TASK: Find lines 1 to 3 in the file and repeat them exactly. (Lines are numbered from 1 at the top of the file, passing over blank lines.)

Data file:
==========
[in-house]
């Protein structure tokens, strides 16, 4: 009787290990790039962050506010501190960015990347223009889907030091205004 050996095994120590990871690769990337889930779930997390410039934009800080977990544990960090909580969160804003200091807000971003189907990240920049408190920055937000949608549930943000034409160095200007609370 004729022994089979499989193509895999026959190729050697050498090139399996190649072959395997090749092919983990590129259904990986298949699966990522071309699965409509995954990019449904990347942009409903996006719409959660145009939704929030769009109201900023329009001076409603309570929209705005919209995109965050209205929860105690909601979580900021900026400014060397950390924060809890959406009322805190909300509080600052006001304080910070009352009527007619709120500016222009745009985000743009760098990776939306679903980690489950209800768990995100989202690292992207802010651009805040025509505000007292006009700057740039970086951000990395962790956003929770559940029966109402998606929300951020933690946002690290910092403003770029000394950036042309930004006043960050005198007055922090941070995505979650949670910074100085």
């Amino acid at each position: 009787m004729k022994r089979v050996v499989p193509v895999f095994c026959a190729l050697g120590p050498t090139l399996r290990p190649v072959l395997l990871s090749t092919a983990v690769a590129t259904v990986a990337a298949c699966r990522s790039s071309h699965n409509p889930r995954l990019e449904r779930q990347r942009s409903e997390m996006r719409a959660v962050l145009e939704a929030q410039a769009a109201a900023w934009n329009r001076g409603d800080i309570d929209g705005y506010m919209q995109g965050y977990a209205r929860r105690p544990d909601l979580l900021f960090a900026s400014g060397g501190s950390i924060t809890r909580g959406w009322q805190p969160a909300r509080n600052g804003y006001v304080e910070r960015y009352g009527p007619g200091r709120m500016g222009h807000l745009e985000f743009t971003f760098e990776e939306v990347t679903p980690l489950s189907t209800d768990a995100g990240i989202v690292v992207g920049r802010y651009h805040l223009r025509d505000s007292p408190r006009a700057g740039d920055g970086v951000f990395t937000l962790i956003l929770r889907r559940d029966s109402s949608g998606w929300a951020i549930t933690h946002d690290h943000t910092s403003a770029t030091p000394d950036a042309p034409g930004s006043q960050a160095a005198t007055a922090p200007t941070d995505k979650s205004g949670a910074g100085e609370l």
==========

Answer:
[in-house]
């Protein structure tokens, strides 16, 4: 009787290990790039962050506010501190960015990347223009889907030091205004 050996095994120590990871690769990337889930779930997390410039934009800080977990544990960090909580969160804003200091807000971003189907990240920049408190920055937000949608549930943000034409160095200007609370 004729022994089979499989193509895999026959190729050697050498090139399996190649072959395997090749092919983990590129259904990986298949699966990522071309699965409509995954990019449904990347942009409903996006719409959660145009939704929030769009109201900023329009001076409603309570929209705005919209995109965050209205929860105690909601979580900021900026400014060397950390924060809890959406009322805190909300509080600052006001304080910070009352009527007619709120500016222009745009985000743009760098990776939306679903980690489950209800768990995100989202690292992207802010651009805040025509505000007292006009700057740039970086951000990395962790956003929770559940029966109402998606929300951020933690946002690290910092403003770029000394950036042309930004006043960050005198007055922090941070995505979650949670910074100085």
């Amino acid at each position: 009787m004729k022994r089979v050996v499989p193509v895999f095994c026959a190729l050697g120590p050498t090139l399996r290990p190649v072959l395997l990871s090749t092919a983990v690769a590129t259904v990986a990337a298949c699966r990522s790039s071309h699965n409509p889930r995954l990019e449904r779930q990347r942009s409903e997390m996006r719409a959660v962050l145009e939704a929030q410039a769009a109201a900023w934009n329009r001076g409603d800080i309570d929209g705005y506010m919209q995109g965050y977990a209205r929860r105690p544990d909601l979580l900021f960090a900026s400014g060397g501190s950390i924060t809890r909580g959406w009322q805190p969160a909300r509080n600052g804003y006001v304080e910070r960015y009352g009527p007619g200091r709120m500016g222009h807000l745009e985000f743009t971003f760098e990776e939306v990347t679903p980690l489950s189907t209800d768990a995100g990240i989202v690292v992207g920049r802010y651009h805040l223009r025509d505000s007292p408190r006009a700057g740039d920055g970086v951000f990395t937000l962790i956003l929770r889907r559940d029966s109402s949608g998606w929300a951020i549930t933690h946002d690290h943000t910092s403003a770029t030091p000394d950036a042309p034409g930004s006043q960050a160095a005198t007055a922090p200007t941070d995505k979650s205004g949670a910074g100085e609370l």